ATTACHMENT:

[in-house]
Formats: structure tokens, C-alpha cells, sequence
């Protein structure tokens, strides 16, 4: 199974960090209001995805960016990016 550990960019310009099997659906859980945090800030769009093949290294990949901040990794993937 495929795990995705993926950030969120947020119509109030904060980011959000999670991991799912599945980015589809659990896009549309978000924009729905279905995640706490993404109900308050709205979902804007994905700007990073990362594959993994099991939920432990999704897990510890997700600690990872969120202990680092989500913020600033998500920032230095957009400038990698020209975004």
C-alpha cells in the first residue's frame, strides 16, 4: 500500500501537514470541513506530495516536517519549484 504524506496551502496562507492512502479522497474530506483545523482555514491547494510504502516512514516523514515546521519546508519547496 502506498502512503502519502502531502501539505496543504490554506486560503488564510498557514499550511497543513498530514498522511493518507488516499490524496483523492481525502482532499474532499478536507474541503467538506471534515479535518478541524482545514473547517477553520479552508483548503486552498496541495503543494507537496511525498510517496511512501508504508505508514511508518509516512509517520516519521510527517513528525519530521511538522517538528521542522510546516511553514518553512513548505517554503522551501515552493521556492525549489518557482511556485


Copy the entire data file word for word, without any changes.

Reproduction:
[in-house]
Formats: structure tokens, C-alpha cells, sequence
């Protein structure tokens, strides 16, 4: 199974960090209001995805960016990016 550990960019310009099997659906859980945090800030769009093949290294990949901040990794993937 495929795990995705993926950030969120947020119509109030904060980011959000999670991991799912599945980015589809659990896009549309978000924009729905279905995640706490993404109900308050709205979902804007994905700007990073990362594959993994099991939920432990999704897990510890997700600690990872969120202990680092989500913020600033998500920032230095957009400038990698020209975004």
C-alpha cells in the first residue's frame, strides 16, 4: 500500500501537514470541513506530495516536517519549484 504524506496551502496562507492512502479522497474530506483545523482555514491547494510504502516512514516523514515546521519546508519547496 502506498502512503502519502502531502501539505496543504490554506486560503488564510498557514499550511497543513498530514498522511493518507488516499490524496483523492481525502482532499474532499478536507474541503467538506471534515479535518478541524482545514473547517477553520479552508483548503486552498496541495503543494507537496511525498510517496511512501508504508505508514511508518509516512509517520516519521510527517513528525519530521511538522517538528521542522510546516511553514518553512513548505517554503522551501515552493521556492525549489518557482511556485